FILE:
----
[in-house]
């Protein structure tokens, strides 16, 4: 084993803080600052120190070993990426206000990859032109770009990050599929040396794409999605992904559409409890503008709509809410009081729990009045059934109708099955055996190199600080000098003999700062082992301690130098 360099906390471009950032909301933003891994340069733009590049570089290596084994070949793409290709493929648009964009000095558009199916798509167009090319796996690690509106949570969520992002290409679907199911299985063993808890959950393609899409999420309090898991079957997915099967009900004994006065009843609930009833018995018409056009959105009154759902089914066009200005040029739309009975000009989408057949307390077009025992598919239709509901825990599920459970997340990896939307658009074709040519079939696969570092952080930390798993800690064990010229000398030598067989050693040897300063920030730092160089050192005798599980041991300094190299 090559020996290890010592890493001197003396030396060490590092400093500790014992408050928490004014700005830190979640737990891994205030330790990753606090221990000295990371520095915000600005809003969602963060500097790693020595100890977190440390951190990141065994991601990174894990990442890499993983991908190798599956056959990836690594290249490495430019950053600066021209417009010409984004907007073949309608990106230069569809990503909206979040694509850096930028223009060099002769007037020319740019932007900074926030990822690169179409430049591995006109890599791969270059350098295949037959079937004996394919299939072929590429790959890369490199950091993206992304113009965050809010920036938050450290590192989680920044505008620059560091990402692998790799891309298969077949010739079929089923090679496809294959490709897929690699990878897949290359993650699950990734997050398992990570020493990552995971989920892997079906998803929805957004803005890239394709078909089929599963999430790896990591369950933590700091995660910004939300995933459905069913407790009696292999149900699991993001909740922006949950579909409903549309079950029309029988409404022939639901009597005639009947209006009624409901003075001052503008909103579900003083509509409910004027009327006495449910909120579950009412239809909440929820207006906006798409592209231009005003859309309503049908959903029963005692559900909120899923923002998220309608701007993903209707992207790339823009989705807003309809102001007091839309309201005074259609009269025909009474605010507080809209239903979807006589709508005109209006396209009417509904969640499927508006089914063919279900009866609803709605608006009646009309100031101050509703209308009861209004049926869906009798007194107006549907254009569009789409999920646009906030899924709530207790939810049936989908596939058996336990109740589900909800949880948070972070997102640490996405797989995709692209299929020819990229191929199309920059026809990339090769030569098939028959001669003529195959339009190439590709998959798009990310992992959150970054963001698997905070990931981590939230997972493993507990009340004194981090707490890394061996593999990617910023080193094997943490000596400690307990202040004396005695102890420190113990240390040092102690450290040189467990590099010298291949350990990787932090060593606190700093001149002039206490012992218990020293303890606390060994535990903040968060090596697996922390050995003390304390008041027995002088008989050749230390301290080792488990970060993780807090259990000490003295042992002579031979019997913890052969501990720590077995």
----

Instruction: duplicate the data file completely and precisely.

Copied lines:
[in-house]
């Protein structure tokens, strides 16, 4: 084993803080600052120190070993990426206000990859032109770009990050599929040396794409999605992904559409409890503008709509809410009081729990009045059934109708099955055996190199600080000098003999700062082992301690130098 360099906390471009950032909301933003891994340069733009590049570089290596084994070949793409290709493929648009964009000095558009199916798509167009090319796996690690509106949570969520992002290409679907199911299985063993808890959950393609899409999420309090898991079957997915099967009900004994006065009843609930009833018995018409056009959105009154759902089914066009200005040029739309009975000009989408057949307390077009025992598919239709509901825990599920459970997340990896939307658009074709040519079939696969570092952080930390798993800690064990010229000398030598067989050693040897300063920030730092160089050192005798599980041991300094190299 090559020996290890010592890493001197003396030396060490590092400093500790014992408050928490004014700005830190979640737990891994205030330790990753606090221990000295990371520095915000600005809003969602963060500097790693020595100890977190440390951190990141065994991601990174894990990442890499993983991908190798599956056959990836690594290249490495430019950053600066021209417009010409984004907007073949309608990106230069569809990503909206979040694509850096930028223009060099002769007037020319740019932007900074926030990822690169179409430049591995006109890599791969270059350098295949037959079937004996394919299939072929590429790959890369490199950091993206992304113009965050809010920036938050450290590192989680920044505008620059560091990402692998790799891309298969077949010739079929089923090679496809294959490709897929690699990878897949290359993650699950990734997050398992990570020493990552995971989920892997079906998803929805957004803005890239394709078909089929599963999430790896990591369950933590700091995660910004939300995933459905069913407790009696292999149900699991993001909740922006949950579909409903549309079950029309029988409404022939639901009597005639009947209006009624409901003075001052503008909103579900003083509509409910004027009327006495449910909120579950009412239809909440929820207006906006798409592209231009005003859309309503049908959903029963005692559900909120899923923002998220309608701007993903209707992207790339823009989705807003309809102001007091839309309201005074259609009269025909009474605010507080809209239903979807006589709508005109209006396209009417509904969640499927508006089914063919279900009866609803709605608006009646009309100031101050509703209308009861209004049926869906009798007194107006549907254009569009789409999920646009906030899924709530207790939810049936989908596939058996336990109740589900909800949880948070972070997102640490996405797989995709692209299929020819990229191929199309920059026809990339090769030569098939028959001669003529195959339009190439590709998959798009990310992992959150970054963001698997905070990931981590939230997972493993507990009340004194981090707490890394061996593999990617910023080193094997943490000596400690307990202040004396005695102890420190113990240390040092102690450290040189467990590099010298291949350990990787932090060593606190700093001149002039206490012992218990020293303890606390060994535990903040968060090596697996922390050995003390304390008041027995002088008989050749230390301290080792488990970060993780807090259990000490003295042992002579031979019997913890052969501990720590077995």